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This past May, New York City opened its newest public park: Little Island. The park’s avant-garde design and prominent location—seeming to float above the Hudson River—has made it the latest “must see” attraction in New York. SEGD member firms C&G Partners (EGD designers) and DCL (fabricators) collaborated with the park’s architects, engineers, and landscape architects to create a program of family friendly signage and graphics for this “oasis of everything fun, whimsical and playful.”
Contributor Franck Mercurio speaks with Jonathan Alger, Managing Partner of C&G, to learn more.
On October 29, 2012, Hurricane Sandy made landfall in New York City. Its high-velocity winds devastated hundreds of properties, damaging the city’s infrastructure and killing 44 people. Sandy also destroyed Pier 55, a key component of the Hudson River Park system, which once hosted popular musical performances and dances.
As New York started to recover from the devastation, Barry Diller of the Diller–von Furstenberg Foundation began to imagine a new park experience where Pier 55 once stood.
“If you’re going to rebuild a pier, you’re really building an island,” says Barry about the idea behind the new park. “What is your experience upon leaving the city? What are you seeing? What makes [this park] look a bit like an enchanted forest?”
Nine years after its conception, “Little Island” (complete with enchanted forests and family-friendly spaces and activities) opened to the public on May 21, 2021, providing New Yorkers with a much-needed escape from the current disaster: 16 months of Covid quarantine.
From an aerial perspective, the park appears to be a simple square plot of land situated within the Hudson River and connected to Manhattan by two walkways. But Little Island’s elevational perspective is truly astounding: 280 tulip-shaped reinforced concrete pylons anchor the park into the riverbed while supporting an undulating surface of trees and plantings.
“The vision is of a leaf floating on the water,” says Signe Nielsen, Principal at Mathews Nielsen Landscape Architects (MNLA), one of three firms who collaborated on the park’s design, including Heatherwick Studio (architects) and Arup (engineers).
Aside from its trees and plantings, “the leaf” also provides spaces and activities catering to visitors of all ages, including a 687-seat amphitheater overlooking the Hudson, a central plaza with seating and food service, and an intimate stage and lawn space.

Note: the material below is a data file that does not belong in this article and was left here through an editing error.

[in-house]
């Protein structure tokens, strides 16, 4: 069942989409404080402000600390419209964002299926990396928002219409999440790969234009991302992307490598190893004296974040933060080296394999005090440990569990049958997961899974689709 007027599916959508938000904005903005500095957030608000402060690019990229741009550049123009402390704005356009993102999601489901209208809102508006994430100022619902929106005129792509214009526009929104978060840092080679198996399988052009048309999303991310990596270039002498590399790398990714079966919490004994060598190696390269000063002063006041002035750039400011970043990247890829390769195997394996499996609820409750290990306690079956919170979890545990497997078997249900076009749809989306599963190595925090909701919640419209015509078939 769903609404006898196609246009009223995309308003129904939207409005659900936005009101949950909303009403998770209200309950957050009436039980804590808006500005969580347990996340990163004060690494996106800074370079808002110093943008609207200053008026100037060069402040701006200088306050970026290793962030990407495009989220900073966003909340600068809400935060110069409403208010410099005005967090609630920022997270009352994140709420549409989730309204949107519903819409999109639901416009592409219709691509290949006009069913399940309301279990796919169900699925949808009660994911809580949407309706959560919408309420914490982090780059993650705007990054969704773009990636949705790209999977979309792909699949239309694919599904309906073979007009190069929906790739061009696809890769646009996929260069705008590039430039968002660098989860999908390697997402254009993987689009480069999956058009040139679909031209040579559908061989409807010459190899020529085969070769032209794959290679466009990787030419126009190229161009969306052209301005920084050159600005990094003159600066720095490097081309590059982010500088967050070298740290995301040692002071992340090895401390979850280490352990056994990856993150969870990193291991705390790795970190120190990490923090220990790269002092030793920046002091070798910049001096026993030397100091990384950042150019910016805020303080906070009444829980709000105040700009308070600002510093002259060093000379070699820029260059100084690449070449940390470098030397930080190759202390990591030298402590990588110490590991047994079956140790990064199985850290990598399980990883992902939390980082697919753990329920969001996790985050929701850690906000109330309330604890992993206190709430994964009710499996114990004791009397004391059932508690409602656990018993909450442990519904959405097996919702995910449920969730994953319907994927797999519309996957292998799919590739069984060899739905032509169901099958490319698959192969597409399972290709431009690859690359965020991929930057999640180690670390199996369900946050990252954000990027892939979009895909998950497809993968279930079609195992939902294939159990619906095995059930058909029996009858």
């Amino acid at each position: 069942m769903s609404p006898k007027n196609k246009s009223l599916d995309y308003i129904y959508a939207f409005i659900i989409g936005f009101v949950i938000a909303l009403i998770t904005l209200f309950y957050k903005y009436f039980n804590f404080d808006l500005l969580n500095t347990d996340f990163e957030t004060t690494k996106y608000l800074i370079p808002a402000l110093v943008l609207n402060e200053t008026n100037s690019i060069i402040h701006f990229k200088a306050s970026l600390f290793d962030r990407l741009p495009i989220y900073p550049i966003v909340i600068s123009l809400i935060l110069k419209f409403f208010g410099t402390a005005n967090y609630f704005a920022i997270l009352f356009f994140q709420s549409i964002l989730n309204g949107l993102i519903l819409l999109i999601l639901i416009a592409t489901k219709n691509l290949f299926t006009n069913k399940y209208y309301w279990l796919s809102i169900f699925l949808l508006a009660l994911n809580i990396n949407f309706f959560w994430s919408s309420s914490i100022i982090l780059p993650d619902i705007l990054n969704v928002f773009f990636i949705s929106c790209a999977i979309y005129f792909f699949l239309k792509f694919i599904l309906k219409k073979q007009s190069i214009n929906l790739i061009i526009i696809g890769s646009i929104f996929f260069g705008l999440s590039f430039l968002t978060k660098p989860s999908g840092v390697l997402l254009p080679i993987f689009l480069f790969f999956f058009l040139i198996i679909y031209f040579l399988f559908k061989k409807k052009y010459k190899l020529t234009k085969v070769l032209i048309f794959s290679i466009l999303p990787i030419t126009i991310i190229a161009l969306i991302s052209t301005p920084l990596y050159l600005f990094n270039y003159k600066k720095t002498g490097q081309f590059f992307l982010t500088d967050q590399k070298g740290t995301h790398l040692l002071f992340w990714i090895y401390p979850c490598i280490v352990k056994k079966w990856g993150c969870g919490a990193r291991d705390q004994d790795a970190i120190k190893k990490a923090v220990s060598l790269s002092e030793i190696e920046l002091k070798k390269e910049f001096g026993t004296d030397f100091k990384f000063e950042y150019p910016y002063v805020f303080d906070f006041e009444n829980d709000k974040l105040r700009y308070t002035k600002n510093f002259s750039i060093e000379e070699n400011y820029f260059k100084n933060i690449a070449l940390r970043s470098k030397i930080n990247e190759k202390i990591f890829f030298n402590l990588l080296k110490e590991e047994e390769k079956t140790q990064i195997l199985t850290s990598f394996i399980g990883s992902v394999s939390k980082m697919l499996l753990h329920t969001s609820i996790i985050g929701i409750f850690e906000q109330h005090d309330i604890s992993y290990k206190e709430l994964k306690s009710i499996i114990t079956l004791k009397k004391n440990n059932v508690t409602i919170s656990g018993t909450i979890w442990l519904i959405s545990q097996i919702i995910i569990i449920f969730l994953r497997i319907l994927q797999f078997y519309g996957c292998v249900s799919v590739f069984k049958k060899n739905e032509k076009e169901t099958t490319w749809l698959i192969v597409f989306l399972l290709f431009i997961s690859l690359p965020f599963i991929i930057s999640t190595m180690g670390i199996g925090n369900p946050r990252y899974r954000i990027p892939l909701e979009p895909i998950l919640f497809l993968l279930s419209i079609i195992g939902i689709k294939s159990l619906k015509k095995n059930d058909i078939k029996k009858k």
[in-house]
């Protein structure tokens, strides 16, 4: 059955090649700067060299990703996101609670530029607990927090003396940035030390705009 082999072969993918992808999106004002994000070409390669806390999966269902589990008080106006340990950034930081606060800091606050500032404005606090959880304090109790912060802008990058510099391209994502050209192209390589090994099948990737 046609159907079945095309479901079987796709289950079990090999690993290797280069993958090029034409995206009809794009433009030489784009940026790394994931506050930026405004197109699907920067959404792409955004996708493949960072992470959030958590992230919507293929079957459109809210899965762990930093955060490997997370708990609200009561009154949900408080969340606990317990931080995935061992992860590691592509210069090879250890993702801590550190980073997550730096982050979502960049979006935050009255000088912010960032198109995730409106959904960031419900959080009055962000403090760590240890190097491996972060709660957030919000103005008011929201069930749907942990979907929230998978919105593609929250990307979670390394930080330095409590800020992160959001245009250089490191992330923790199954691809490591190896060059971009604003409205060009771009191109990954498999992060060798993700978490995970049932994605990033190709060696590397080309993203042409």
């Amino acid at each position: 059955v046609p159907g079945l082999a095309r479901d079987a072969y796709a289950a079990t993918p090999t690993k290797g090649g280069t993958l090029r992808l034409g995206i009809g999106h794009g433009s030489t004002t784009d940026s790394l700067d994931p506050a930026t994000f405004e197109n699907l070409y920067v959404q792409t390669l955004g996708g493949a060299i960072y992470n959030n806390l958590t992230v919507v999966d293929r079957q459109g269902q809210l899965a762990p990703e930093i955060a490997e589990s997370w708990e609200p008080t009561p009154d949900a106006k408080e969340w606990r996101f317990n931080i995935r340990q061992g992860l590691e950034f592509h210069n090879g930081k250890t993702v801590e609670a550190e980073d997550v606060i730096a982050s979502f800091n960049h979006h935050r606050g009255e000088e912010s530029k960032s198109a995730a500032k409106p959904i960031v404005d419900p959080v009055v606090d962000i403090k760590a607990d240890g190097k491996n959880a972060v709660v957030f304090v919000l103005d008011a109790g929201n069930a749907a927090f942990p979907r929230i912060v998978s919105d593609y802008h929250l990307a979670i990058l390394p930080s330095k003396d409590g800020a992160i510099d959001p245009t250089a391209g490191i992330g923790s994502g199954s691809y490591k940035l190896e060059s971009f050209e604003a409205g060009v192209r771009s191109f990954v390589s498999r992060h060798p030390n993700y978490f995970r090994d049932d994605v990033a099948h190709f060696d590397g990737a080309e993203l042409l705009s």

There is a lot to do and see at Little Island, including a rotating program of performances by the park’s artists-in-residence. So, to help visitors find their way and learn about Little Island’s many offerings, SEGD member firm C&G Partners created the park’s wayfinding, branding guidelines and promotional graphic design package.
C&G’s graphic elements include posters, wayfinding signage, park maps, and even graphic “wraps” for the food and beverage trucks—all riffing on fun, colorful, family-friendly design themes derived from nature—which is perhaps not what many visitors might expect in this part of New York where nearby neighbors include the Highline and the Whitney Museum with their sophisticated design programs and cultural offerings.
“I think one of the interesting things about this project is that [Little Island] is a public park, and it’s for all New York,” says Jonathan Alger, Managing Partner of C&G. “So, when you see the quality of design and colors and shapes, it’s meant to be very disarming; it’s meant to be very family friendly; it’s meant to be kid friendly; it’s meant to be colorful, and almost to a certain degree, a little bit sort of intentionally naïve.”
Perhaps more sophisticated are Little Island’s wayfinding signs constructed of corten steel (a.k.a. weathered steel) with laser cut text in Chelsea Market typeface and illuminated from within. The signage—fabricated by SEGD member firm DCL—conveys a simple and straightforward look, yet the rusted surfaces fit well within the surrounding “nature” of the park. It strikes a balance between art and nature, in a similar way to the park’s overall design intentions.
“That’s what Little Island is. It’s somewhere between nature and art,” says Jonathan. “Am I in a park? Or am I actually in an artwork? Am I walking onto a sculpture? The goals that [the architects] had in making something that is somewhere between nature and art, they really did succeed.”
Perhaps Barry Diller sums up these design intentions best:
“I want this park experience to be leaving the city and going to Oz,” says Barry. “All of it is an oasis of everything fun, whimsical and playful.”
And much of that playfulness, whimsy and fun is made possible by C&G’s designs.